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First stage of Aral Sea development nearly complete

April 5, 2010

U.N. Secretary-General Ban Ki-moon said in a statement on Sunday, April 4, that the drying up of the Aral Sea “is clearly one of the worst environmental disasters of the world.”

The Aral Sea has shrunk dramatically in size. What once was a huge inland lake, the fourth largest in the world, is currently a puddle in comparison. The lake bed is now an arid, salty desert high in toxic chemicals from fertilizer washed down stream and left behind when lake water evaporated. Carried into the air by great dust storms, the salty chemical fallout is contaminating agricultural land hundreds of miles downwind. Elevated levels have been detected as far away as Scandinavia.

Today, however, a spokesman for the Calliope Corporation, a theme park developer based in Tashkent, Ohio, and often called the Disney of southwest central Ohio and northern Kentucky, held a press conference in Samarkand rebutting the Secretary General’s assertions. The Calliope spokesman announced that the redevelopment of the Aral Sea was right on schedule. “We are actually a little ahead of our time line,” spokesman Erasmus Brine said. “Before beginning construction it was important to remove the water that happened to be in the area and have a firm, stable base.” According to Brine, the Aral Sea bed is being developed into a massive theme park called “Mars World.” The attraction will recreate the dry, inhospitable Martian surface. Visitors to the park will get a feeling for moving around and living on Mars. Plans include using mothballed Soviet bombers to dump more than 5 million barrels of red paint on the dry lake surface to better simulate the look of Mars as seen in early 1950s science fiction films. If the initial “Mars World” proves successful, Calliope plans to build many more of the parks in subsaharan Africa, South America and numerous sites in Asia. “We think ‘Mars World’ has a bright global future,” Brine said.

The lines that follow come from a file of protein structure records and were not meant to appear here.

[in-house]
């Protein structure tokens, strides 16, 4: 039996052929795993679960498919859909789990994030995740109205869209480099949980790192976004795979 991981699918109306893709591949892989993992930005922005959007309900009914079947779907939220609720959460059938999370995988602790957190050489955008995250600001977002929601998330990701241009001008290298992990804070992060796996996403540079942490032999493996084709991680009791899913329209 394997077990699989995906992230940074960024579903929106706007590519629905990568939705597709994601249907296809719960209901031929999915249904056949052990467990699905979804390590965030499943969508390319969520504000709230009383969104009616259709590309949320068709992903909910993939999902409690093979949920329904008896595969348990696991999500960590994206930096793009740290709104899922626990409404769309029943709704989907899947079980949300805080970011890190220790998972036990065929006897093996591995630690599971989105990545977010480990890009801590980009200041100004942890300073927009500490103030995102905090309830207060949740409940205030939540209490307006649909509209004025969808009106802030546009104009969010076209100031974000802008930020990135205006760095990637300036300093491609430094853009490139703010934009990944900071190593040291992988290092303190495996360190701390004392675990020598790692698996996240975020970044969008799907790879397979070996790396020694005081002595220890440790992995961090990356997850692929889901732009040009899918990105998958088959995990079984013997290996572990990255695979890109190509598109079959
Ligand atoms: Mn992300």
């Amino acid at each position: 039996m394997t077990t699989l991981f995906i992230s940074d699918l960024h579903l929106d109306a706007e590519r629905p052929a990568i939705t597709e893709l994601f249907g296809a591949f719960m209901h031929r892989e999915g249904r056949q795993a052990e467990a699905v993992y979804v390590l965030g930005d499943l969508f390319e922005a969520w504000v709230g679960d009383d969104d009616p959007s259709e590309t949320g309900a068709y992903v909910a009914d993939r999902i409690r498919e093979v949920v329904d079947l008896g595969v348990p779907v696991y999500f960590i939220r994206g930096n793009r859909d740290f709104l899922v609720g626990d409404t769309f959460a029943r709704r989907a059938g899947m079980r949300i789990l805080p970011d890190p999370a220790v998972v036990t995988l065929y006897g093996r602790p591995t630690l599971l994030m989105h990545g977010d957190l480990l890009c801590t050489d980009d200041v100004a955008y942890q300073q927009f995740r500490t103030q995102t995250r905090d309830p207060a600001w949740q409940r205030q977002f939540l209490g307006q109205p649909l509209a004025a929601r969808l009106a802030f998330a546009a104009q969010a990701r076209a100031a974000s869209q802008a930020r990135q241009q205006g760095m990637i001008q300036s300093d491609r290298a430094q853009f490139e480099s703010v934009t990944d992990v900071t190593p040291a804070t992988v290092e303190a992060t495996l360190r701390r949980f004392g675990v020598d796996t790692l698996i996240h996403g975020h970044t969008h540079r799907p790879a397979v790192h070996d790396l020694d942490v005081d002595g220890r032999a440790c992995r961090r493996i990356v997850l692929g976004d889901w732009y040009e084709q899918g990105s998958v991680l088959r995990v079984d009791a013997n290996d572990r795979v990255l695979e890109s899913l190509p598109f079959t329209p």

Brine noted that plans are well advanced for several large complexes of hotels and restaurants, stores and nightclubs for the Aral Sea “Mars World” visitors. Before the accommodations can be built, however, a 2,000-mile pipeline must be constructed to bring fresh water from Russia’s Lake Baikal in western Siberia. “We will need to get the pipeline finished first,” said Brine. “It would be crazy to build a resort in the middle of a desert without a supply of fresh water.”

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From → jests

One Comment
  1. But the plan does not provide for the Soviet WIGs (wing in ground effect vehicles.

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